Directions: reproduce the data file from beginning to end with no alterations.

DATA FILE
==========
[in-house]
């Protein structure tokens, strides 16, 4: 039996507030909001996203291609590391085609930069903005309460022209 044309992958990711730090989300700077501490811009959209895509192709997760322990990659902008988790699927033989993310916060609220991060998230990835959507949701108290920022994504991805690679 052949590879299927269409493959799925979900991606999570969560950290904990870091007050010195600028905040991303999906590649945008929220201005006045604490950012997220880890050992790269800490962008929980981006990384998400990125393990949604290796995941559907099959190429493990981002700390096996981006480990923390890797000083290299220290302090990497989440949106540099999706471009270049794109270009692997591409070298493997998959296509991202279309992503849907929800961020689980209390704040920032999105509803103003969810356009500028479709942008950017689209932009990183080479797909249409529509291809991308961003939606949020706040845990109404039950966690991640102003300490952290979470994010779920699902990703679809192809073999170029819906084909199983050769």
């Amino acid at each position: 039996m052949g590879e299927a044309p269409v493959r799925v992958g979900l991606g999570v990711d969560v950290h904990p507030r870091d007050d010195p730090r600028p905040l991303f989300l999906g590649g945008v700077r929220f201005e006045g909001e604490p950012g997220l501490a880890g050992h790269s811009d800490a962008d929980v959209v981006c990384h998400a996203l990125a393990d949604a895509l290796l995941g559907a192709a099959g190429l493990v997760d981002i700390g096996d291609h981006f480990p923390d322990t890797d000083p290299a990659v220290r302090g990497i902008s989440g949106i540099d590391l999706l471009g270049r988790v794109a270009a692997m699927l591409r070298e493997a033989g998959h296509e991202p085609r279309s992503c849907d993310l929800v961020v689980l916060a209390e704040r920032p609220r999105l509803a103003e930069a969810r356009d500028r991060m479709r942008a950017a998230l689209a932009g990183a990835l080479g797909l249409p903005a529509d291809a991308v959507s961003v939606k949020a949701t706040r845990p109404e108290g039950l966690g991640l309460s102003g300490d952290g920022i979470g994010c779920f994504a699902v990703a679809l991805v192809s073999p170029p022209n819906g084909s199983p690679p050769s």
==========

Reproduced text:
[in-house]
């Protein structure tokens, strides 16, 4: 039996507030909001996203291609590391085609930069903005309460022209 044309992958990711730090989300700077501490811009959209895509192709997760322990990659902008988790699927033989993310916060609220991060998230990835959507949701108290920022994504991805690679 052949590879299927269409493959799925979900991606999570969560950290904990870091007050010195600028905040991303999906590649945008929220201005006045604490950012997220880890050992790269800490962008929980981006990384998400990125393990949604290796995941559907099959190429493990981002700390096996981006480990923390890797000083290299220290302090990497989440949106540099999706471009270049794109270009692997591409070298493997998959296509991202279309992503849907929800961020689980209390704040920032999105509803103003969810356009500028479709942008950017689209932009990183080479797909249409529509291809991308961003939606949020706040845990109404039950966690991640102003300490952290979470994010779920699902990703679809192809073999170029819906084909199983050769």
């Amino acid at each position: 039996m052949g590879e299927a044309p269409v493959r799925v992958g979900l991606g999570v990711d969560v950290h904990p507030r870091d007050d010195p730090r600028p905040l991303f989300l999906g590649g945008v700077r929220f201005e006045g909001e604490p950012g997220l501490a880890g050992h790269s811009d800490a962008d929980v959209v981006c990384h998400a996203l990125a393990d949604a895509l290796l995941g559907a192709a099959g190429l493990v997760d981002i700390g096996d291609h981006f480990p923390d322990t890797d000083p290299a990659v220290r302090g990497i902008s989440g949106i540099d590391l999706l471009g270049r988790v794109a270009a692997m699927l591409r070298e493997a033989g998959h296509e991202p085609r279309s992503c849907d993310l929800v961020v689980l916060a209390e704040r920032p609220r999105l509803a103003e930069a969810r356009d500028r991060m479709r942008a950017a998230l689209a932009g990183a990835l080479g797909l249409p903005a529509d291809a991308v959507s961003v939606k949020a949701t706040r845990p109404e108290g039950l966690g991640l309460s102003g300490d952290g920022i979470g994010c779920f994504a699902v990703a679809l991805v192809s073999p170029p022209n819906g084909s199983p690679p050769s």